This work answers the question of whether it is necessary to hybridize individual instead of pooled RNA samples on microarrays for screening gene targets suitable as diagnostic tools for radiation exposure scenarios, while at the same time meeting comparable microarray quality criteria. For developing new clinical diagnostic tools, a two-stage study design was employed in five projects. At first, pooled and not individual RNA samples were hybridized on microarrays for screening purposes. Potential gene candidates were selected based on their fold-change only. This was followed by a validation/quantification step using individual RNA samples and quantitative RT-PCR. Quality criteria from the screening approach with pooled RNA samples were compared with published data from the MicroArray Quality Control (MAQC) consortium that hybridized each reference RNA sample separately and established quality criteria for microarrays. When comparing both approaches, only insignificant differences for quality criteria such as false positives, sensitivity, specificity, and overall agreement were found. However, material, costs, and time were drastically reduced when hybridizing pooled RNA and gene targets applicable for clinical diagnostic purposes could be successfully selected. In search of new diagnostic tools for radiation exposure scenarios, the two stage study design using either pooled or individual RNA samples on microarrays shows comparable quality criteria, but the RNA pooling approach saves unique material, costs, and efforts and successfully selects gene targets that can be used for the desired diagnostic purposes.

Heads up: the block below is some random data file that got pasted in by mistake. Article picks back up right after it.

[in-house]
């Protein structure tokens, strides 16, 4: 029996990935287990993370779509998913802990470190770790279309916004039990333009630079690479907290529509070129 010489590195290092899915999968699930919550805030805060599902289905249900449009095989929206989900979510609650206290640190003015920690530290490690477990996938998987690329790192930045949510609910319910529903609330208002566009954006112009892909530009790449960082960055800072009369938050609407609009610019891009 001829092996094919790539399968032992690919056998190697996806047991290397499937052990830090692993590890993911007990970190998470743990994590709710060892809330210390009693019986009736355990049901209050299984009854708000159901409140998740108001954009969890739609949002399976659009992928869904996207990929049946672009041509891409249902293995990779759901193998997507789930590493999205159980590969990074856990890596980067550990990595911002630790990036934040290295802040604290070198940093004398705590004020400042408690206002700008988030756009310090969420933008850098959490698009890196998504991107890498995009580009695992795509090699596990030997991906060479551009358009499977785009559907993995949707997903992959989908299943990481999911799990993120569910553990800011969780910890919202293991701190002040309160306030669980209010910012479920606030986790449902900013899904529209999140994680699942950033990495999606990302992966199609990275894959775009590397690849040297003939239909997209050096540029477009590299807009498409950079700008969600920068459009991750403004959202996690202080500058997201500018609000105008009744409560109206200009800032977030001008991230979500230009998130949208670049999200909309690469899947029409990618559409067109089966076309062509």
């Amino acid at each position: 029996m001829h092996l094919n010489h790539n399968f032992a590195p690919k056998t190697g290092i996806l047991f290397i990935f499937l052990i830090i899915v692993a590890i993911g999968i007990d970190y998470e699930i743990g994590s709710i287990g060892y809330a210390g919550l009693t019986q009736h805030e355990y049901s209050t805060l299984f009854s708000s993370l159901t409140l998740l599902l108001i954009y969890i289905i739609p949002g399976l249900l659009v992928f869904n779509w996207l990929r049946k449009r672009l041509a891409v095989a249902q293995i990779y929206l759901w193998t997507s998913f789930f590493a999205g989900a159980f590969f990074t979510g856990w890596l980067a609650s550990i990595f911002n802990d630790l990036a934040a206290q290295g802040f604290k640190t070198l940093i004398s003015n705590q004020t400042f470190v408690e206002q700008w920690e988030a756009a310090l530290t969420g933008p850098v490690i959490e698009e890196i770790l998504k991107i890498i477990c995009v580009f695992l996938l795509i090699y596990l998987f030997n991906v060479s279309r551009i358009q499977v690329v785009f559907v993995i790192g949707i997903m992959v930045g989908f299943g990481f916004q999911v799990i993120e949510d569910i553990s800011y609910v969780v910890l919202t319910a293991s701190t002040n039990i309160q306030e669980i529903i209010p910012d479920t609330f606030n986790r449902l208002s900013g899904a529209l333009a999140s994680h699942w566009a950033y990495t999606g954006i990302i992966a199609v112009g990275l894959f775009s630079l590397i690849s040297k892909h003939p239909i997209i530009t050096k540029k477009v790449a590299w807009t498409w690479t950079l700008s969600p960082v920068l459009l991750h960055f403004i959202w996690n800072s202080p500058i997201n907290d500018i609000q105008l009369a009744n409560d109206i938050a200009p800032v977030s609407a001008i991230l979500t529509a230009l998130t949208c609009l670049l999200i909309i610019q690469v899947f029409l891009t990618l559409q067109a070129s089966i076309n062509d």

Health Phys. 103(2):159Y168; 2012
*Clinic for Hematology, Hemostaseology, Oncology and Stem CellTransplantation, Hannover Medical School, Hannover, Germany; †Department of Nuclear Medicine, Technische Universität München, Munich, Germany; ‡Bundeswehr Institute of Radiobiology affiliated tothe University of Ulm, Munich, Germany; **Department of Urology, Federal Armed Forces Hospital, Hamburg, Germany; §Department of Hematology and Oncology, Federal Armed Forces Hospital, Ulm, Germany.
The authors declare no conflict of interest.
For correspondence contact: Matthias Port, Clinic for Hematology, Hemostaseology, Oncology and Stem Cell Transplantation, Hannover Medical School, Carl Neubergstr. 1, 30625 Hannover, Germany, or email at firstname.lastname@example.org.
(Manuscript accepted 11 January 2012)